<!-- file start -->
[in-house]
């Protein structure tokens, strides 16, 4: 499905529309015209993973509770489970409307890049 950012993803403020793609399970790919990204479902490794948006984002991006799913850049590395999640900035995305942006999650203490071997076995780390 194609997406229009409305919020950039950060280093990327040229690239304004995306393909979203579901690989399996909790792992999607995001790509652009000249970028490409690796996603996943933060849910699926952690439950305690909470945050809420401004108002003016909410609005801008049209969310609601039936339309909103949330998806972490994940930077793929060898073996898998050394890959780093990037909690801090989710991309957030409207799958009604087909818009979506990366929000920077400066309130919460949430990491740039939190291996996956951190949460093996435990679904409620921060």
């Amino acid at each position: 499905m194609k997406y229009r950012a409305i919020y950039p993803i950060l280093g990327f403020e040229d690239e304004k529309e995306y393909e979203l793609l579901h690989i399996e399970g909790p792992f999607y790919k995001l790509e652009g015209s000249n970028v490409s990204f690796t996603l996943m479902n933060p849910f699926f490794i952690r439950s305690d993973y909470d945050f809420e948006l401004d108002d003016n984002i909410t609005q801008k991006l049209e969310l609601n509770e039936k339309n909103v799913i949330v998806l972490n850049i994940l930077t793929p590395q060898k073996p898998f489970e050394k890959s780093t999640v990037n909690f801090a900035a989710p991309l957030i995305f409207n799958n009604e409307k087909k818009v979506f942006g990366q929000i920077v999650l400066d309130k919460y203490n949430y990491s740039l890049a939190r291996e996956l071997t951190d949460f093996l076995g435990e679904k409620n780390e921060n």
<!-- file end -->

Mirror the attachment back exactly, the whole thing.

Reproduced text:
[in-house]
């Protein structure tokens, strides 16, 4: 499905529309015209993973509770489970409307890049 950012993803403020793609399970790919990204479902490794948006984002991006799913850049590395999640900035995305942006999650203490071997076995780390 194609997406229009409305919020950039950060280093990327040229690239304004995306393909979203579901690989399996909790792992999607995001790509652009000249970028490409690796996603996943933060849910699926952690439950305690909470945050809420401004108002003016909410609005801008049209969310609601039936339309909103949330998806972490994940930077793929060898073996898998050394890959780093990037909690801090989710991309957030409207799958009604087909818009979506990366929000920077400066309130919460949430990491740039939190291996996956951190949460093996435990679904409620921060």
């Amino acid at each position: 499905m194609k997406y229009r950012a409305i919020y950039p993803i950060l280093g990327f403020e040229d690239e304004k529309e995306y393909e979203l793609l579901h690989i399996e399970g909790p792992f999607y790919k995001l790509e652009g015209s000249n970028v490409s990204f690796t996603l996943m479902n933060p849910f699926f490794i952690r439950s305690d993973y909470d945050f809420e948006l401004d108002d003016n984002i909410t609005q801008k991006l049209e969310l609601n509770e039936k339309n909103v799913i949330v998806l972490n850049i994940l930077t793929p590395q060898k073996p898998f489970e050394k890959s780093t999640v990037n909690f801090a900035a989710p991309l957030i995305f409207n799958n009604e409307k087909k818009v979506f942006g990366q929000i920077v999650l400066d309130k919460y203490n949430y990491s740039l890049a939190r291996e996956l071997t951190d949460f093996l076995g435990e679904k409620n780390e921060n």